What3words app aids rescues, helps find locations anywhere in the world

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Peta RasdienThe West Australian
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Melbourne woman Cornelia Gratzer is rescued after breaking her leg in two places.
Camera IconMelbourne woman Cornelia Gratzer is rescued after breaking her leg in two places. Credit: what3words

Three little words are all it takes to find your way anywhere in the world thanks to a new app changing the way we talk about location.

Whether it is aiding the rescue of injured hikers, helping tourists find landmarks or directing your friends to the sweet spot you’ve nabbed at the park among hundreds of others picnic-goers, what3words has been designed to make lives easier.

Developers behind the app have mapped every 3sqm in the world, giving it a three word address that will never change.

Besides being a fun exercise — the Bell Tower is courier.slams.swing, Cottesloe Beach sugars.shot.wished and Yagan Square movies.drain.carbon — the app offers people a new way to describe places that is often easier to share but just as accurate as GPS location.

It can be hard to find your friends on a packed beach but the app offers a solution.
Camera IconIt can be hard to find your friends on a packed beach but the app offers a solution. Credit: what3words

Chris Sheldrick, CEO says it is technology that can speed up rescues and had already helped save lives and resources in the UK, where it is integrated in 80 per cent of the emergency services.

“People all around the world struggle to communicate their location to emergency services. This leads to crucial minutes and sometimes hours lost when trying to save lives,” he said.

Only recently launched in Australia, what3words has already aided in the rescue of a woman in Tasmania.

Melbourne woman Cornelia Gratzer was leading a group of bushwalkers when she broke her leg in two places on Flinders Island.

Unable to walk or move, fellow bushwalkers were sent to search for mobile coverage to call for help. But when they did manage to get through to help they struggled to pinpoint where rescuers could find the injured woman.

But, using the app and the location’s three word designation — murky.founding.spoonfuls — she was saved.

Mr Sheldrick said there was a clear case for the app’s use in Australia given its outdoor lifestyle, rural unaddressed locations and big tourist numbers and it was just a matter of time before it would be used in a rescue within WA.

Elizabeth Quay is dads.tape.orbit, according to its what3words location.
Camera IconElizabeth Quay is dads.tape.orbit, according to its what3words location. Credit: Mogens Johansen

While the state’s emergency services say they are aware of the app and Triple 0 call takers can use the technology to locate people, they have also urged caution.

WA Police’s Senior Sergeant Neville Patterson, Officer-in-Charge of the Emergency Operation Unit, said research was underway into the potential benefits— and possible limitations — of what3words and other location apps.

“A key consideration in the vast regional and remote areas of Western Australia is the need for devices to be able to operate without mobile phone coverage, which is why satellite-based devices such as EPIRBs and Personal Locator Beacons, which can be detected 24/7 once activated, are strongly recommended,” he said.

“It is one thing to have an app that can tell you where you are, however it is another thing to be able to communicate that information to others.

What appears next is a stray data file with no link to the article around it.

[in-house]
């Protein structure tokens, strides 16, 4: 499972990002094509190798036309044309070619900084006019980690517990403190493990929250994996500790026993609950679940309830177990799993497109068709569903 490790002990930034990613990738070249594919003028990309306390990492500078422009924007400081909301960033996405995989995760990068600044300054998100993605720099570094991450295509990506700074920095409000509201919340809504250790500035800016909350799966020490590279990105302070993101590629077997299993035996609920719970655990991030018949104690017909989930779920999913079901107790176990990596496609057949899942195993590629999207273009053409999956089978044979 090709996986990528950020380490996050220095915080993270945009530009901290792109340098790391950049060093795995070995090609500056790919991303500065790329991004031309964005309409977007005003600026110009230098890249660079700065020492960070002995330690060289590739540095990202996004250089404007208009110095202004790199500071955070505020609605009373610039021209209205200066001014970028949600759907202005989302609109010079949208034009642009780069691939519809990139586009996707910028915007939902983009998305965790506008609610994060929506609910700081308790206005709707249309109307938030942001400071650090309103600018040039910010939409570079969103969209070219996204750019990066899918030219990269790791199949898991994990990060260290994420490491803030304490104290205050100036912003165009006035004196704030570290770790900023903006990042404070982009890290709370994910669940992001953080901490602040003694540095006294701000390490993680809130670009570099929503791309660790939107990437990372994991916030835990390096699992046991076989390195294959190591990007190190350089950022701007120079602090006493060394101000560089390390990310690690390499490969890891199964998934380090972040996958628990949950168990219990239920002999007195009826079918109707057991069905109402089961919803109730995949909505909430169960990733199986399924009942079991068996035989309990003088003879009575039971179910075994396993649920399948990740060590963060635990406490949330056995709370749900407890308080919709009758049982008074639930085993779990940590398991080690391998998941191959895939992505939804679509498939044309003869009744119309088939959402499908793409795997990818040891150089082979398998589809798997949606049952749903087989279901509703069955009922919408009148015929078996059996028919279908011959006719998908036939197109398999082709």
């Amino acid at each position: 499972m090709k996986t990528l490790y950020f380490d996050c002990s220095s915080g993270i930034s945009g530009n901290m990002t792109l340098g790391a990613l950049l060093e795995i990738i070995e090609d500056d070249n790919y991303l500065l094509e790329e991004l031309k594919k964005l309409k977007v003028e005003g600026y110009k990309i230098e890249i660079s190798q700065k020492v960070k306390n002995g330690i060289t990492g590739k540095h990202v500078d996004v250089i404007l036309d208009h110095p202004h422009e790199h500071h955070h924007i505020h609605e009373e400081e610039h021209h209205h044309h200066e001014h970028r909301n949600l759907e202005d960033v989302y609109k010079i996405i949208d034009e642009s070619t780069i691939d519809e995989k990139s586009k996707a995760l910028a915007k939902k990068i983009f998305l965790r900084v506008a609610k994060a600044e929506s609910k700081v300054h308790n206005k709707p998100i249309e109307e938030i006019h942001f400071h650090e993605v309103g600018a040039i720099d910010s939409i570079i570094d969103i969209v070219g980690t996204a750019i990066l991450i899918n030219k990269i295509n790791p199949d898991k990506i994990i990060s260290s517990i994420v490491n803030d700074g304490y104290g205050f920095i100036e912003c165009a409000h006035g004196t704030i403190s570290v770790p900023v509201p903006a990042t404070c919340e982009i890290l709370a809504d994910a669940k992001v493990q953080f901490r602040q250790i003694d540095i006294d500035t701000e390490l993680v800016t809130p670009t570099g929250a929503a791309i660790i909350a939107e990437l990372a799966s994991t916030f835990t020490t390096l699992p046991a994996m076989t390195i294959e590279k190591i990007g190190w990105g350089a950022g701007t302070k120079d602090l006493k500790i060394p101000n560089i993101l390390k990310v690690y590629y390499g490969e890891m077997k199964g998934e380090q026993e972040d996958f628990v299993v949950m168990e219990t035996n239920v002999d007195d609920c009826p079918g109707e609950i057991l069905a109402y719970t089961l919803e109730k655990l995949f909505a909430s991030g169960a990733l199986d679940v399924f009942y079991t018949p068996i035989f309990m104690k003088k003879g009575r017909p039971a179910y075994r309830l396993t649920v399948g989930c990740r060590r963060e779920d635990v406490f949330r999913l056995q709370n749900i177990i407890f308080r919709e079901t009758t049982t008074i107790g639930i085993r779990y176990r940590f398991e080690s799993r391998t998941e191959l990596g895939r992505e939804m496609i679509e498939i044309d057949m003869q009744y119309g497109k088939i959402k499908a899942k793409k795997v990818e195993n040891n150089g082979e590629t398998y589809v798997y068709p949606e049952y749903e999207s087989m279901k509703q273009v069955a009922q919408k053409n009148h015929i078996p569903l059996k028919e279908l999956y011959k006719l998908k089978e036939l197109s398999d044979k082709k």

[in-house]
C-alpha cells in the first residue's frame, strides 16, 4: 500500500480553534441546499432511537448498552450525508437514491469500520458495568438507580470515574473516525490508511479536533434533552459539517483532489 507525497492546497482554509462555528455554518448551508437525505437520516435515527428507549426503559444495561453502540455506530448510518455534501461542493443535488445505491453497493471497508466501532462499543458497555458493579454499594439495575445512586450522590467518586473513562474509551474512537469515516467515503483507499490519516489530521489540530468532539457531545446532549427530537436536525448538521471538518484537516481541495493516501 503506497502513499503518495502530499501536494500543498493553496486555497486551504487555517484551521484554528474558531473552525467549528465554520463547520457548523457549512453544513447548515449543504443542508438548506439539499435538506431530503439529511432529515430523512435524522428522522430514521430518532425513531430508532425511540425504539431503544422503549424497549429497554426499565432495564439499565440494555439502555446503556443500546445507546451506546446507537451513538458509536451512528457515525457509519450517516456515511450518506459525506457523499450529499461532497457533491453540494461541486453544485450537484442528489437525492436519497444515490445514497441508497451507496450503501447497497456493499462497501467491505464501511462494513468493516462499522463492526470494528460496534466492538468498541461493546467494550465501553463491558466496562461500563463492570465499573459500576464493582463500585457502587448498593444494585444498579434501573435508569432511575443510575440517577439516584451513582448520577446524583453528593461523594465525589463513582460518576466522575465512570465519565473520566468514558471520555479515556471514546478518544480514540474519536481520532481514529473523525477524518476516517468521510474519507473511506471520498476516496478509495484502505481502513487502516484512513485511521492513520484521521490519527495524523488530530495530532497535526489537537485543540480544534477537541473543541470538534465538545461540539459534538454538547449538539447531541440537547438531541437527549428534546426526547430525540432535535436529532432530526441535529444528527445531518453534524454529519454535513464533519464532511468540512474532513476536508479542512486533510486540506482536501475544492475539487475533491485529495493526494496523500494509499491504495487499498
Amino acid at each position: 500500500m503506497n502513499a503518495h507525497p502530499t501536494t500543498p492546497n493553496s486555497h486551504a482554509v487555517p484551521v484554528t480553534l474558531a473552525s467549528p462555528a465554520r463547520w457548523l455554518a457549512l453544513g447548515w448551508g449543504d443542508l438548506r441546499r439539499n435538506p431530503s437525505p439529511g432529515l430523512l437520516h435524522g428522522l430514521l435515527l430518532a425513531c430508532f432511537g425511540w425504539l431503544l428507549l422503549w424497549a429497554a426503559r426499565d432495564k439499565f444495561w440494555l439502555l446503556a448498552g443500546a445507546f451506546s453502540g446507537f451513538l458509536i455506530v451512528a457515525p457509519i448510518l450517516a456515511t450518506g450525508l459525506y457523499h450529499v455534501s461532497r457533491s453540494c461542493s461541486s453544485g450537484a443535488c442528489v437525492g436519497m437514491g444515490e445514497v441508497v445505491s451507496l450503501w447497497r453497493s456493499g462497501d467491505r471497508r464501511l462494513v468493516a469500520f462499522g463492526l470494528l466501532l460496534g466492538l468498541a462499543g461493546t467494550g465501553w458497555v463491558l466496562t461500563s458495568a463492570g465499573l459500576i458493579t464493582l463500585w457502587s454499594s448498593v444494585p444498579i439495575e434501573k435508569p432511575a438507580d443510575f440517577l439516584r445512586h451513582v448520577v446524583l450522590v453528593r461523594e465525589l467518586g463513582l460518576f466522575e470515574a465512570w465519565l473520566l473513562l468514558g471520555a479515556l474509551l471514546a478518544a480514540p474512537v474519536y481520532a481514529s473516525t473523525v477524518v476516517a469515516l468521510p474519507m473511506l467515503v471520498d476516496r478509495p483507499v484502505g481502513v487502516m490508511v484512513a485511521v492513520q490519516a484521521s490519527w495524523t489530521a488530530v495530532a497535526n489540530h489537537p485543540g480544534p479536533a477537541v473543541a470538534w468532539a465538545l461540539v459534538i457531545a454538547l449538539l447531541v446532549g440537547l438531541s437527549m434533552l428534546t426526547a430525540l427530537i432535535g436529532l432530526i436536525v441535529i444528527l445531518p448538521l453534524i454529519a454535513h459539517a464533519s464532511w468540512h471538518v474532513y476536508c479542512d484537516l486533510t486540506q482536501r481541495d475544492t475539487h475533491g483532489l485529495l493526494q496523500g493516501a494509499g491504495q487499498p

“Whether someone is travelling in regional or remote areas, or is undertaking recreational activities on land or water that may be risky, it is important that part of their planning includes considering how they will alert authorities if they become lost, stranded or injured.

“Emergency responders firstly need to know someone is in distress, and just as importantly they then need to know where to send the rescue team.”

Jon Broomhall, acting Assistant Commissioner Capability Operations at the Department of Fire and Emergency Services, said advanced mobile location (AML) technology which enables automatic location tracking on mobile phones was due to be implemented later this year by Telstra.

“AML will give emergency services a specific location area similar in size to what3words for anyone calling Triple Zero from a mobile.”

A St John spokeswoman said there were no plans to introduce what3words as the ambulance provider had recently made improvements to its current system.

“However, if we were provided with a what3words address by a sick or injured member of the public we do have the ability to translate that to a physical location currently,” she said.

“We also have a free app (St John First Responder) that we encourage people to download. In an emergency if you call for an ambulance using this app, your exact location and GPS coordinates will be identified. It also has a number of other useful features.”

Apart from it’s potential benefit to emergency services, businesses, are getting on board.

WA’s Blasta Brewing has made Australia’s first what3words beer. Its List.loud.react double West Coast IPA is named after the exact 3m square they host live bands.

Blasta Brewing Co. has made Australia’s first what3words beer.
Camera IconBlasta Brewing Co. has made Australia’s first what3words beer. Credit: David Baylis/Community News

The app is also being used by major car brands including Mercedes-Benz, Ford and Tata Motors to allow drivers to speak a what3words address to a vehicle’s navigation system to guide them to where they need to be.

Lonely Planet has begun rolling it out in their guidebooks, logistics companies DB Schenker, Aramex and Domino's Pizza in the middle East use it as well.

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